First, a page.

3 Students should be able to: Explain the behavior of gases and the relationship between pressure and volume (Boyle s Law) and volume and temperature (Charles Law). Solve problems and interpret graphs involving the gas laws. Identify how hydrogen bonding in water plays an important role in many physical, chemical, and biological phenomena. Interpret vapor pressure graphs. Graph and interpret a heating curve (temperature vs time). Interpret a phase diagram of water. Calculate energy changes, using molar heat of fusion and molar heat of vaporization. Calculate energy changes, using specific heat capacity. Examine the polarity of various solutes and solvents in solution formation. Classify processes as either endothermic or exothermic Solve for enthalpy changes in chemical reactions by using heats of reaction Draw endothermic and exothermic diagrams Identify activation energy Classify the enthalpy changes that occurs when substances undergo phase changes Distinguish between heat capacity and specific heat Calculate heat associated with a temperature change. Calculate heat of vaporization and fusion Stage 2: Assessment Evidence Prior Knowledge and Skills That atoms are composed of particles called protons, neutrons and electrons Atomic structure Describe simple properies of the three phases of matter Describe simple properties of metals and nonmetals Formative Assessment Summative Assessment Student participation Laboratory Reports Homework (readings, Tests and Quizzes questions, and problems) Laboratory assessment understanding models Stage 3: Learning Plan References to Adopted Materials Prentice Hall Chemistry: Text: Chapter 13: States of Matter Chapter 14: Behavoir of Gases Chapter 17: Thermochemistry 3

4 Highlighted Sections and Activities in these Chapters: Read pg Nature of Gases Pg 386 Figure 13.1 and 13.2 Practice Problems 1 and 2 on pg 387 Section Assessment Questions 3-7 on pg 389 Read pg The Nature of Liquids Figures 13.5 on pg 390, 13.6 on pg 391, 13.8 on pg394 Figure Interpreting graph questions a, b, and c on pg 394 Section Assessment Questions 8-14 on pg 395 Read pg 396 A Model for Solids, Crystal Structure and Unit Cell first two paragraphs Figure on pg Pg 398 Allotropes Figure on pg 399 Section Assessment Questions 15, Read pg Changes of State Figure on pg 401, on pg 403 Figure Interpreting graph questions a, b, and c on pg 403 Section Assessment Questions on pg 404 Read pg The Behavior of Gases Figure 14.2 on page 414, 14.4 on pg 415, 14.5 and 14.6 on pg 416, on pg on pg 422, on pg 433, Figure Interpreting graphs questions a, b, and c on pg 418 Figure Interpreting graphs questions a, b, and c on pg 420 Figure Interpreting graphs questions a, b, and c on pg 429 Section Assessment Questions 1-6 on pg 417, on pg 425, on pg 429 Practice Problems on pg 434 Read pg Thermochemistry Figure 17.2 on pg 506, 17.4 on pg 509, 17.5 on pg 511, 17.7 on pg 515, 17.9 on pg 520, Figure Interpreting graphs questions a, b, and c on pg 523 Section Assessment Questions 5-11 on pg 510, on pg ,28,30 a, b, c, e, 31 Guided Reading and Study Guide: Chapter 13 States of Matter pg , pg Chapter 14 The Behavior of Gases pg , pg Chapter 17 Thermochemistry pg , pg Holt Chemistry: Text: Chapter 10 Causes of Change Chapter 11 States of Matter and Intermolecular Forces Chapter 12 Gases Highlighted Sections and Activities in these Chapters pg Temperature, Energy, and State pg Figure 5 4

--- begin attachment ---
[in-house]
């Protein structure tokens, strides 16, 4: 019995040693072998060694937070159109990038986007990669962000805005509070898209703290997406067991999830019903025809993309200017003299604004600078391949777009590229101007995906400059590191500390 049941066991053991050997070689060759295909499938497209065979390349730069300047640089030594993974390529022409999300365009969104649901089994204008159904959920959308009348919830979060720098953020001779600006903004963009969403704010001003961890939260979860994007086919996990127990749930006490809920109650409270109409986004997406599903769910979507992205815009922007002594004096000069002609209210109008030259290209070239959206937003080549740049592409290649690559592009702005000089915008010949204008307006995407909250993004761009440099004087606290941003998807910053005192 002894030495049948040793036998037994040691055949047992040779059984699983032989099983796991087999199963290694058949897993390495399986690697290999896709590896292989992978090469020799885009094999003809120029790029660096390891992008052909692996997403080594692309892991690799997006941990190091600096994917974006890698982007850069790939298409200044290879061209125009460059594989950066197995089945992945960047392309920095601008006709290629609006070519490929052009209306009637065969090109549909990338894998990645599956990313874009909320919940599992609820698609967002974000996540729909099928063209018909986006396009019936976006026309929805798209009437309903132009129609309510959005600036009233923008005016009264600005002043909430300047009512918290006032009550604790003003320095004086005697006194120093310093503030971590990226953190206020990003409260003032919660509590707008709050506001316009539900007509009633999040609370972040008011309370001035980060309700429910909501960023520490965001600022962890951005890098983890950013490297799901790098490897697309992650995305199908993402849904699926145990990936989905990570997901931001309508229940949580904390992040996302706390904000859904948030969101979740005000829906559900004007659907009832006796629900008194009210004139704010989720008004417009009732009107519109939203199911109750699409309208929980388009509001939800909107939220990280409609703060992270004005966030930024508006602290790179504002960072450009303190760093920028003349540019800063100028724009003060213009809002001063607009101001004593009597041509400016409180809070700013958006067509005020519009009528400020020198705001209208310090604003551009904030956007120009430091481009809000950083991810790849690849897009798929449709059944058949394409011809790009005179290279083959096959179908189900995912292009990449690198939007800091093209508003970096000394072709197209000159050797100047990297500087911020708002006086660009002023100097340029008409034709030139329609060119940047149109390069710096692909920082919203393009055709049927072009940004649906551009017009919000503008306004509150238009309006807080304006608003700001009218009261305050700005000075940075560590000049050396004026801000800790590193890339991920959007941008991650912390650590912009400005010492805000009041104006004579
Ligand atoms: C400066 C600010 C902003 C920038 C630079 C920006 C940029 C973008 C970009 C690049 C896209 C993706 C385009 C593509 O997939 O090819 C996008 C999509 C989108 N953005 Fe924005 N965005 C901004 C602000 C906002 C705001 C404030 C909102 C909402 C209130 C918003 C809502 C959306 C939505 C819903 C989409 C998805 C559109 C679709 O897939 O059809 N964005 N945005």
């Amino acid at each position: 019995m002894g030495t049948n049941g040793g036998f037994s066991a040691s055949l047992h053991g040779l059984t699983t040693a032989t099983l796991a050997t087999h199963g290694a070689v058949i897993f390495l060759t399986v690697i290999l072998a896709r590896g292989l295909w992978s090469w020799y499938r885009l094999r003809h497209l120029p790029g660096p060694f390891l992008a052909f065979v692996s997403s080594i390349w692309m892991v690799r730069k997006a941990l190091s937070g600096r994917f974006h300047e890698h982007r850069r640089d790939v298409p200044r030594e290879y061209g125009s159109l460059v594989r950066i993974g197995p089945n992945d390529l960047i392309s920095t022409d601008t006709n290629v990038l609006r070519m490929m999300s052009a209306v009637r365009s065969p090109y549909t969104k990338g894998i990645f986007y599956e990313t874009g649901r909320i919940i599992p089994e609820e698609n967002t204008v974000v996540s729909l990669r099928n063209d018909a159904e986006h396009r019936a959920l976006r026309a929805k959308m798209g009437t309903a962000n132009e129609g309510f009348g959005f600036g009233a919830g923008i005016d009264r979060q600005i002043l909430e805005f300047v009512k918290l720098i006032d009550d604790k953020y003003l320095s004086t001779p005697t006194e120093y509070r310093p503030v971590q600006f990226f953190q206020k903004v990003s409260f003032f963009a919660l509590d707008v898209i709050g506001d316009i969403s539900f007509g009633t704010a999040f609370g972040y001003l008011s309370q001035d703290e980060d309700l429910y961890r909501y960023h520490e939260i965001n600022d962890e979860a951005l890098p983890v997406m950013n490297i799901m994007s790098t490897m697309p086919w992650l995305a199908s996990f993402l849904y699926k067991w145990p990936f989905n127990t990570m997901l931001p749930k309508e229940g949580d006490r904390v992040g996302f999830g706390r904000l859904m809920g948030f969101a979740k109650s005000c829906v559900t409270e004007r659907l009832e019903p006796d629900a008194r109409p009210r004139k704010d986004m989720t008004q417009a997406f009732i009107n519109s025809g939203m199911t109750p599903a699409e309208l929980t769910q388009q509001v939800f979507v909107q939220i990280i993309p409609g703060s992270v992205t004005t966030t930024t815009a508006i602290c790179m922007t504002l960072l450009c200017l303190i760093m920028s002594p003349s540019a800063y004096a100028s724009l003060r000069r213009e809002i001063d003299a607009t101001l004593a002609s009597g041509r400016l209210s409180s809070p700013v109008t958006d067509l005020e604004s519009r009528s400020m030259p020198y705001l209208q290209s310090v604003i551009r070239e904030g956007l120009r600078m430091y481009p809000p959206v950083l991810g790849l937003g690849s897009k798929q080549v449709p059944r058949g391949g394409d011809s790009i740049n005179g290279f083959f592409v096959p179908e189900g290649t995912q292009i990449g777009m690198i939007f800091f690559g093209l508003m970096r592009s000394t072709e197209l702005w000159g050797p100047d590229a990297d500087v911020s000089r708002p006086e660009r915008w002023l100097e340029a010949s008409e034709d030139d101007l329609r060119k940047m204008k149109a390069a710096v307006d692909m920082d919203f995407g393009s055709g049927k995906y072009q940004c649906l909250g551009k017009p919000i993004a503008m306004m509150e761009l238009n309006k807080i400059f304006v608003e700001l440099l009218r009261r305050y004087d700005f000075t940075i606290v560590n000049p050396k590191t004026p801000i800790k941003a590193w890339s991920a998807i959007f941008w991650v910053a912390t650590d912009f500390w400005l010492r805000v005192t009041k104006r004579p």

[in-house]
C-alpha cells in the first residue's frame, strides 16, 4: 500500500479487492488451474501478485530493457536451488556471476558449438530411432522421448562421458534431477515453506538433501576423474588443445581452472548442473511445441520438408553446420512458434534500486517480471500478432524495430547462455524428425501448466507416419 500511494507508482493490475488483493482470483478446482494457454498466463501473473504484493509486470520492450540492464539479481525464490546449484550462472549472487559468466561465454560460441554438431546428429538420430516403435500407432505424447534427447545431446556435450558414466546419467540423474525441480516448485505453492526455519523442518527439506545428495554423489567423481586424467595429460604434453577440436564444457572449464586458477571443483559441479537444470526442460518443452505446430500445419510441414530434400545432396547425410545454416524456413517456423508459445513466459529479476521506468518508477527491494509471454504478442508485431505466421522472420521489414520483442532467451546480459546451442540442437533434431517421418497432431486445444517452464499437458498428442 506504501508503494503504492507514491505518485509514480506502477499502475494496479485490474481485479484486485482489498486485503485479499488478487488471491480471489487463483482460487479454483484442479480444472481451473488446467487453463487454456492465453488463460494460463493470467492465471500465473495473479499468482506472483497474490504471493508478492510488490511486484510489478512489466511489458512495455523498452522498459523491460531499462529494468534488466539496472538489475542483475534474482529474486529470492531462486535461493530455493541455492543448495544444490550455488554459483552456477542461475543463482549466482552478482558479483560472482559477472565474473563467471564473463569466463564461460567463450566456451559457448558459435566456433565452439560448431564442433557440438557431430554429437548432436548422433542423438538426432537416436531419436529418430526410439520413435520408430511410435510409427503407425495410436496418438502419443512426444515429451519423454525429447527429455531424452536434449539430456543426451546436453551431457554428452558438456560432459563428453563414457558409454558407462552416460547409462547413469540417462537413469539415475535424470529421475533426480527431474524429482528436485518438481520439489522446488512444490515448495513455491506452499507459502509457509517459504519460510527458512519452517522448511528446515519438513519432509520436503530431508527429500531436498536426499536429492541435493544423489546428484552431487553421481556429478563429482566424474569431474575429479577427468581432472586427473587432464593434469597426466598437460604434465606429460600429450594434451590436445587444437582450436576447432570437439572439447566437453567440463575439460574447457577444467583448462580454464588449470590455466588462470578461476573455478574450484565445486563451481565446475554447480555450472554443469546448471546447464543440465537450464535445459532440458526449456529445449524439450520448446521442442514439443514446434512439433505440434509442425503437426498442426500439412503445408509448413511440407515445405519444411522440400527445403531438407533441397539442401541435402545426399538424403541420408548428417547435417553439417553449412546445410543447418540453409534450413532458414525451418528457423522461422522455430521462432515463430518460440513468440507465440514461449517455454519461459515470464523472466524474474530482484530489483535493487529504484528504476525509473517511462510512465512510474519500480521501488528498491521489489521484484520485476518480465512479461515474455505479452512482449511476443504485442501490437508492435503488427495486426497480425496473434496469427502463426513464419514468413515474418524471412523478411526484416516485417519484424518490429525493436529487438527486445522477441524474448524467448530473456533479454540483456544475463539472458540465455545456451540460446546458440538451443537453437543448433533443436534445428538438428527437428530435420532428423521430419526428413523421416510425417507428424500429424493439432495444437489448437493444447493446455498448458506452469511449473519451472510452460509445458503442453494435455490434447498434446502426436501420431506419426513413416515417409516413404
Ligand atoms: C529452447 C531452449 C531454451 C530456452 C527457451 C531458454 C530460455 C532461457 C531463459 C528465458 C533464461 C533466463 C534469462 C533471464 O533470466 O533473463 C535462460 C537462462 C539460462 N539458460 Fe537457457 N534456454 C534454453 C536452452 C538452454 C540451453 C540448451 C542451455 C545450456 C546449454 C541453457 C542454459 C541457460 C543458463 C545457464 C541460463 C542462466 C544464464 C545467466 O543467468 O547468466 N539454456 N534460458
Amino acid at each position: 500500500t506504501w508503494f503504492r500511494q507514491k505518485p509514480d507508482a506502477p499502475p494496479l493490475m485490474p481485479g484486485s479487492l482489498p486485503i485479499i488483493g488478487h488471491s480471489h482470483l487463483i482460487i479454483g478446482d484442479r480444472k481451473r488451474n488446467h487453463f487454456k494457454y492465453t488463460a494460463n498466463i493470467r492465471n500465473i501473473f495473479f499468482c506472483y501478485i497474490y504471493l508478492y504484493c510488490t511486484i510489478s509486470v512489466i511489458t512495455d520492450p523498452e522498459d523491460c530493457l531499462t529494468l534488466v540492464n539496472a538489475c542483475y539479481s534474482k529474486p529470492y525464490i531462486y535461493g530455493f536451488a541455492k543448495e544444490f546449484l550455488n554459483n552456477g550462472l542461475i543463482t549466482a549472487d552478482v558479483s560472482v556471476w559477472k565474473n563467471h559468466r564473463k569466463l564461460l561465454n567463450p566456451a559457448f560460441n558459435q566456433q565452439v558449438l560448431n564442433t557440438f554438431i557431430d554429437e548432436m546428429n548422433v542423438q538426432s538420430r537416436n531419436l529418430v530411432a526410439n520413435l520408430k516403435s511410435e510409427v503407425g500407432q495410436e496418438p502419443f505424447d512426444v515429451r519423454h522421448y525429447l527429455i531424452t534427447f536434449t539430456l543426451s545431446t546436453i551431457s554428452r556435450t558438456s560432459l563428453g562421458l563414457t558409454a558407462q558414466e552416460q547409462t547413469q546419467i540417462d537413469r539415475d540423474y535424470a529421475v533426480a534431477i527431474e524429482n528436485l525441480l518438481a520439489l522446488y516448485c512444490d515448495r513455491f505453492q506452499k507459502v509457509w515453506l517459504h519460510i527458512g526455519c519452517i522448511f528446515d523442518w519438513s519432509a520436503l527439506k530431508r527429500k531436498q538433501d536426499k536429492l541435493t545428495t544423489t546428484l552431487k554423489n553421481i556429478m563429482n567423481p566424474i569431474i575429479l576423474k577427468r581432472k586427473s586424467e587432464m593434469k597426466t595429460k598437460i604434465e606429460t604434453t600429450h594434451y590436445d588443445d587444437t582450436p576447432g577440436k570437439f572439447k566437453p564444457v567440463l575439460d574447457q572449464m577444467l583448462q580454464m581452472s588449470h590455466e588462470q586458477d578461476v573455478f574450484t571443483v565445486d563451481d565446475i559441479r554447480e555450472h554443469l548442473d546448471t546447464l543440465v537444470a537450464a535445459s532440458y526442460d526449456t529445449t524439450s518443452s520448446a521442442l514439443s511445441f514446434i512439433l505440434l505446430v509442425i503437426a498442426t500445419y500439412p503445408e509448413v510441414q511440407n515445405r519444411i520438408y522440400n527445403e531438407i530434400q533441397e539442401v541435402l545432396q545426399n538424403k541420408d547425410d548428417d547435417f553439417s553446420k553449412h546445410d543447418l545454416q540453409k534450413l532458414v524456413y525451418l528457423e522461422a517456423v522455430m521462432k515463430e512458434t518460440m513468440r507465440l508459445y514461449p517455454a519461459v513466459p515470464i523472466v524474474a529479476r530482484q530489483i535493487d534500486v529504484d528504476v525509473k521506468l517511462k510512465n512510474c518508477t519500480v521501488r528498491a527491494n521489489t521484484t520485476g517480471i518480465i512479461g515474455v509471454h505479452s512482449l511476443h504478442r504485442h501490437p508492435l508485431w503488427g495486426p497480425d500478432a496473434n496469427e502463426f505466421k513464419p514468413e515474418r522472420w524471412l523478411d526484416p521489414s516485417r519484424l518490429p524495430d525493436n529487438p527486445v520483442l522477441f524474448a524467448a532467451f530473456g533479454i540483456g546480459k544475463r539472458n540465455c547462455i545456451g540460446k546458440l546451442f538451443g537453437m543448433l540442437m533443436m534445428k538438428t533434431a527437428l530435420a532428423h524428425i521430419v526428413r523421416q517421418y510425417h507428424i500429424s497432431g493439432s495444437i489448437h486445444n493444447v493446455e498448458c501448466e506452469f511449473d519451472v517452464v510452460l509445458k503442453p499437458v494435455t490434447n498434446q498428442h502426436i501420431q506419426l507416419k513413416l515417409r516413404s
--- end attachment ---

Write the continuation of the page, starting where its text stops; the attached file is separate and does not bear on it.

5 Read pg States of Matter Read pg (Note the key terms highlighted) Do pg 384 Problems # 1, 4, 6, 11, & 15. Read pg 40 Endothermic and Exothermic Processes Do pg 45 # 5 Read pg 590 Reaction Pathways and Activation Energy Do pg 595 # 9 Read pg Heat Do pg 45 # 3, 6, 7, 8, 12 Study Guide Chapter 10 pp Chapter 11 pp Chapter 12 pp Suggested Investigations Dissociation of Calcium Chloride Lab - Students record the temperature changes during the dissociation of calcium chloride in water and determine if the reaction is endothermic or exothermic. Exploding Gummy Bear Lab - Students determine if the combustion reaction of potassium iodate is endothermic or exothermic and draw the corresponding energy diagram. Phase Changes of Water Lab - Students record and graph the temperature changes of water as it changes from ice to water to steam Molar Volume of a Gas Lab : Using the Reaction of Mg and HCl to calculate the volume of a gas at STP Boyle s Law Lab: Using Vernier Probeware to collect data to deduce Boyle s Law Specific Heat of Selected Metals Calorimetry is used to determine the specific heat of metal samples Molar Heat of Fusion of Water Prentice Hall Activities Lab 22: Changes in Physical State Quick Lab p.428 Carbon Dioxide from Antacid Tablets Outdoor Education Applications None currently noted Resources Web Sites Explorelearning.com Phases Changes Temperature and Particle Motion Boyles Law Charles Law 5

6 Videos Prentice Hall Chemistry Alive! Field Trips Measuring the Energy Content of Food The Kinetics of Airbags Prentice Hall Chemistry Alive! Labs Big Burner Exploding Balloons Thermite Reaction Discovery Education (www.discoveryeducation.com) Standard Deviants High School Chemistry: Heat (8 segments 24:49) Chemistry Connections: Molar Enthalpy of Solutions (4 segments 24:09 ) Hydrogen Oxygen Reaction (8:45) The Ideal Gas Law (2:45) Field Trips None currently noted Other Holt Chemistry: Chapter Resources on CD- ROM pg Concept Review: Energy Transfer Chapter Resources on CD- ROM pg 81 Concept Review: Enthalpy 6